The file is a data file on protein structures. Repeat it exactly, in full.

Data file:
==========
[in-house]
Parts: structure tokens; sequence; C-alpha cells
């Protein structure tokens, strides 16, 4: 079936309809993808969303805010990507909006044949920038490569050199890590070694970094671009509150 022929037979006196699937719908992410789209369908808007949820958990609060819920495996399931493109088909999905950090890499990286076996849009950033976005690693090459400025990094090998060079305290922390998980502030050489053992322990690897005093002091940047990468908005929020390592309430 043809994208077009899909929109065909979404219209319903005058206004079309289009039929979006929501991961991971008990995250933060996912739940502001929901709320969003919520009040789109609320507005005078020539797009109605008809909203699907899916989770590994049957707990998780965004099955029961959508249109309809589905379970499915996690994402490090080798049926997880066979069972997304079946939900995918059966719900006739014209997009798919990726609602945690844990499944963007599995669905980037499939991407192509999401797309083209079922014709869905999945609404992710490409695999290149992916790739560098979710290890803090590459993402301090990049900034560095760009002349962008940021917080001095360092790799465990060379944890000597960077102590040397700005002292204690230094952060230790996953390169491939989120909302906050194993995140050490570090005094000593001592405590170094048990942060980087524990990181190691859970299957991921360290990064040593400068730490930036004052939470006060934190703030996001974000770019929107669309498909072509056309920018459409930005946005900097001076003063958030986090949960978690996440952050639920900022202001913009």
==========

[in-house]
Parts: structure tokens; sequence; C-alpha cells
């Protein structure tokens, strides 16, 4: 079936309809993808969303805010990507909006044949920038490569050199890590070694970094671009509150 022929037979006196699937719908992410789209369908808007949820958990609060819920495996399931493109088909999905950090890499990286076996849009950033976005690693090459400025990094090998060079305290922390998980502030050489053992322990690897005093002091940047990468908005929020390592309430 043809994208077009899909929109065909979404219209319903005058206004079309289009039929979006929501991961991971008990995250933060996912739940502001929901709320969003919520009040789109609320507005005078020539797009109605008809909203699907899916989770590994049957707990998780965004099955029961959508249109309809589905379970499915996690994402490090080798049926997880066979069972997304079946939900995918059966719900006739014209997009798919990726609602945690844990499944963007599995669905980037499939991407192509999401797309083209079922014709869905999945609404992710490409695999290149992916790739560098979710290890803090590459993402301090990049900034560095760009002349962008940021917080001095360092790799465990060379944890000597960077102590040397700005002292204690230094952060230790996953390169491939989120909302906050194993995140050490570090005094000593001592405590170094048990942060980087524990990181190691859970299957991921360290990064040593400068730490930036004052939470006060934190703030996001974000770019929107669309498909072509056309920018459409930005946005900097001076003063958030986090949960978690996440952050639920900022202001913009």